Associated Press Release
WASHINGTON (AP) -- President Barack Obama is questioning whether "stand your ground" laws contribute to peace and security and "order we want to see."
Florida protesters have urged repeal of the state's "stand your ground" measure since George Zimmerman was found not guilty in teenager Trayvon Martin's death.
Obama questioned Friday whether Martin would have been found justified in shooting Zimmerman if he'd been of age and armed.
Obama suggests other measures that communities should consider in the wake of the verdict, including training for law enforcement on race issues, as with legislation he helped pass as a state senator in Illinois.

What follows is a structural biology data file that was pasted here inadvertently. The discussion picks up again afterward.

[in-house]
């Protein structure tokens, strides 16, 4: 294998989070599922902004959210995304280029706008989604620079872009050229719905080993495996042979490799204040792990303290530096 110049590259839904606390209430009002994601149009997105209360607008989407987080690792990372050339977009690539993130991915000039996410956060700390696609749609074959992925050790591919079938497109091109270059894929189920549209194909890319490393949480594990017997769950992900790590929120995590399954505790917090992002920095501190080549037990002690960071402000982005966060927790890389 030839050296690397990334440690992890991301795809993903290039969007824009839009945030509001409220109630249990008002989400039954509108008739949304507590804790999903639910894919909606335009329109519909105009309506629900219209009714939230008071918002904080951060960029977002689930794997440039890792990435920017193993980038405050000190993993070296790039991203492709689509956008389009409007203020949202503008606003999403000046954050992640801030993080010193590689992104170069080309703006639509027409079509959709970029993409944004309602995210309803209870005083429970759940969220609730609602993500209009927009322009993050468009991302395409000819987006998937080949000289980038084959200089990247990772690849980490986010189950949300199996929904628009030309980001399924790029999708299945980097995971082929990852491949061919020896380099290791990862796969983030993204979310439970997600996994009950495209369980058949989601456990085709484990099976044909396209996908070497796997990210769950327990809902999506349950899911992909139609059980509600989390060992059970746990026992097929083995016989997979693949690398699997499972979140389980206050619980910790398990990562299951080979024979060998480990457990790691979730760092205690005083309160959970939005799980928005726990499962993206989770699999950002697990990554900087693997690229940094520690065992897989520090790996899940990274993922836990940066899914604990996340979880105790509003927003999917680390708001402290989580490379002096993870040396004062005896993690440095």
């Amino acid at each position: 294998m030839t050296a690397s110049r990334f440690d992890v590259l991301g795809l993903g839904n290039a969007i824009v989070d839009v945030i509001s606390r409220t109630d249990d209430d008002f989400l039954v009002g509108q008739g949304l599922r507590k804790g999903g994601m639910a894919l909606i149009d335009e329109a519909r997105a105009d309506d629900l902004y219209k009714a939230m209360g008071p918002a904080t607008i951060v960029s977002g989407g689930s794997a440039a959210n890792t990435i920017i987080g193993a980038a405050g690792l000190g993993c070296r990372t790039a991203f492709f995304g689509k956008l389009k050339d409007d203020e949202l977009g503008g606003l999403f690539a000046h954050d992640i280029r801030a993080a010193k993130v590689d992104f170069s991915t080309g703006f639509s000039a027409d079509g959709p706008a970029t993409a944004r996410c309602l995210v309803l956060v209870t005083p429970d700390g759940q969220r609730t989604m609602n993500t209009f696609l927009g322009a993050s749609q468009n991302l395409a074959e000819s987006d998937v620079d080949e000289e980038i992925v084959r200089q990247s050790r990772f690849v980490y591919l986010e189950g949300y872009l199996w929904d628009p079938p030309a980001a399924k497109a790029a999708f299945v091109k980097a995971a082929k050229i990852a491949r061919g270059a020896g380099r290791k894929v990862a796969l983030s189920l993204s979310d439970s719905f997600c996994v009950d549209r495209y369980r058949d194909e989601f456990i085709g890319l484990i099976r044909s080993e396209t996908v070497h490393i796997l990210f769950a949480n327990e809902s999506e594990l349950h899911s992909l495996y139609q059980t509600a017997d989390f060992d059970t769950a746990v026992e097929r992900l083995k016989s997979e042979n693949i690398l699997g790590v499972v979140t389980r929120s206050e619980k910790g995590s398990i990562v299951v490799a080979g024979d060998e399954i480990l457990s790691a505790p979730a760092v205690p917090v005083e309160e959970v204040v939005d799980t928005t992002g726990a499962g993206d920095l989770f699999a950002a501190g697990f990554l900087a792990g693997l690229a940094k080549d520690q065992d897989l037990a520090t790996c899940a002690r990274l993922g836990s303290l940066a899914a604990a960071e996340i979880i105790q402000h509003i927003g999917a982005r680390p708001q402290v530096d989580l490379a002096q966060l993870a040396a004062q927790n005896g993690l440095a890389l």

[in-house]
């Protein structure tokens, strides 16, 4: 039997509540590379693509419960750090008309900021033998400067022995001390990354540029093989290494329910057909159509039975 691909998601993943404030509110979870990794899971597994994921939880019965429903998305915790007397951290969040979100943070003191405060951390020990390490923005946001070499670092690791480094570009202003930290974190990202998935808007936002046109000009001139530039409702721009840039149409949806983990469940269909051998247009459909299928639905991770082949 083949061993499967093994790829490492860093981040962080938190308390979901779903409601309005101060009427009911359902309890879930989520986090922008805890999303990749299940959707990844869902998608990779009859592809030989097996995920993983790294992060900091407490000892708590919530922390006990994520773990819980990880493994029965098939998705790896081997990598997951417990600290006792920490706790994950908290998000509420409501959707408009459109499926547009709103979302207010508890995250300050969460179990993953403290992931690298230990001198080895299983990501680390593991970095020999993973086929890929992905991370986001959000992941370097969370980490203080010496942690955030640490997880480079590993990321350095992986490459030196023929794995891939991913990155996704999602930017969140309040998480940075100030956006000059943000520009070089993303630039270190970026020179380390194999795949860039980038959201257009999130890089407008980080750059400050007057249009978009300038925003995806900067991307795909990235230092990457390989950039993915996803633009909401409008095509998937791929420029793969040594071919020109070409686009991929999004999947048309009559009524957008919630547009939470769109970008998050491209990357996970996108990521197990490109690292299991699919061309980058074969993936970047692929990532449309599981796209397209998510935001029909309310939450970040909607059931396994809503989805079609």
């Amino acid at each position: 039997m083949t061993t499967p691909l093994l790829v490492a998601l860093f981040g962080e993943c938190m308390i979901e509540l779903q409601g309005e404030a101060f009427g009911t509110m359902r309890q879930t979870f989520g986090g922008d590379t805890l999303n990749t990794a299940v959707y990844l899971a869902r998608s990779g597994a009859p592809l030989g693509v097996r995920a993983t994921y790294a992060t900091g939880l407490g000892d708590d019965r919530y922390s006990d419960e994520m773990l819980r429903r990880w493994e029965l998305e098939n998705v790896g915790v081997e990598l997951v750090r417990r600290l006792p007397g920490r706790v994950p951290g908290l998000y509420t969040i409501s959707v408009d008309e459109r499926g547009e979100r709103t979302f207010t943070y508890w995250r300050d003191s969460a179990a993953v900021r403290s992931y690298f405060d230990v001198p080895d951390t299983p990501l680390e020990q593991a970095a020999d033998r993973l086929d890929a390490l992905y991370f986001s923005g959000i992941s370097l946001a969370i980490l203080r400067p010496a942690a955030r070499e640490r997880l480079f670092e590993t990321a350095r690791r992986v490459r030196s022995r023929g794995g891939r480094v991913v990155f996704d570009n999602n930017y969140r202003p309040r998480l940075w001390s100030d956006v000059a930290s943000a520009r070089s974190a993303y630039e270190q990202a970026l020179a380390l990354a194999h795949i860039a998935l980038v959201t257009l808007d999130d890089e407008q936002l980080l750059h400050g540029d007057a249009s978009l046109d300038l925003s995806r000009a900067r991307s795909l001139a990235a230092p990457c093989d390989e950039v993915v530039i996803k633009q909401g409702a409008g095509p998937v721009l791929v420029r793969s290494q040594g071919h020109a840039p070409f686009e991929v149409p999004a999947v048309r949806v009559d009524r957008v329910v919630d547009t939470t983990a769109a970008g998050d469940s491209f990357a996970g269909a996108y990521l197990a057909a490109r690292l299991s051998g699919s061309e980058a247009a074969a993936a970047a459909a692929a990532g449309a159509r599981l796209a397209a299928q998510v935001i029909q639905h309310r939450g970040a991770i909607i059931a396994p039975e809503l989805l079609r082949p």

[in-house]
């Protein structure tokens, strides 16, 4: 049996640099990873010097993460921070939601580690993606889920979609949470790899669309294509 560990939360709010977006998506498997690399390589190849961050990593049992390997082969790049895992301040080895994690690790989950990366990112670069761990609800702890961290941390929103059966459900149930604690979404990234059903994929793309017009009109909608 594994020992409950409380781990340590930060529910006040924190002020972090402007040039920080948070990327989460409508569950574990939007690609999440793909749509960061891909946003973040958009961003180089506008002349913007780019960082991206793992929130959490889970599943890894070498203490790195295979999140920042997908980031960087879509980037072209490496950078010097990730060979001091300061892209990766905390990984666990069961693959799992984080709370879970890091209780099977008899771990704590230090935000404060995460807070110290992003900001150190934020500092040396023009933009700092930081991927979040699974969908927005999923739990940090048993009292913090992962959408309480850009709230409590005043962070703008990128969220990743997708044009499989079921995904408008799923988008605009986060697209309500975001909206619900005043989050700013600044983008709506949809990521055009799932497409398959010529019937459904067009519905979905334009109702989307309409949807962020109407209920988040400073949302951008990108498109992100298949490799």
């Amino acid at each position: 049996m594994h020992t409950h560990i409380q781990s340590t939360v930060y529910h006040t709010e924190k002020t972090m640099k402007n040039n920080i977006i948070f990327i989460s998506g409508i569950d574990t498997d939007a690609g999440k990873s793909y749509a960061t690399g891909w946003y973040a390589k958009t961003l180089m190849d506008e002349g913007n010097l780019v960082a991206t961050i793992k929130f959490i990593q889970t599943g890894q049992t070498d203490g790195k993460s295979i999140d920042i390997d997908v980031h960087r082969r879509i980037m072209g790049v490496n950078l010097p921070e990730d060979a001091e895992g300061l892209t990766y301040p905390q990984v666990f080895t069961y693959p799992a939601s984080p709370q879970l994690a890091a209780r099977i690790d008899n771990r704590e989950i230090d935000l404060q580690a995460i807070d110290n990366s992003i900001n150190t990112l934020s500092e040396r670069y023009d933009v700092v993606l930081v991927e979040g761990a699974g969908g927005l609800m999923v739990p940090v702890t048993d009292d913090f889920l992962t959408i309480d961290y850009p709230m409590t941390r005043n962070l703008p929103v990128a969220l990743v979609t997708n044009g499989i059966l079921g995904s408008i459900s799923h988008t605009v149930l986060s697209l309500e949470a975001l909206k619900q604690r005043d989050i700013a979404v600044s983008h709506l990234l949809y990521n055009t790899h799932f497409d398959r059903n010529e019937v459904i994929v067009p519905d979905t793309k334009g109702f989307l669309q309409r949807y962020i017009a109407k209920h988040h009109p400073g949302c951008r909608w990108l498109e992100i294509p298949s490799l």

He downplays the usefulness of a politically led national conversation on race. But Obama encourages families, churches and workplaces to engage in such discussions.
Viewers with disabilities can get assistance accessing this station's FCC Public Inspection File by contacting the station with the information listed below. Questions or concerns relating to the accessibility of the FCC's online public file system should be directed to the FCC at 888-225-5322, 888-835-5322 (TTY), or email@example.com.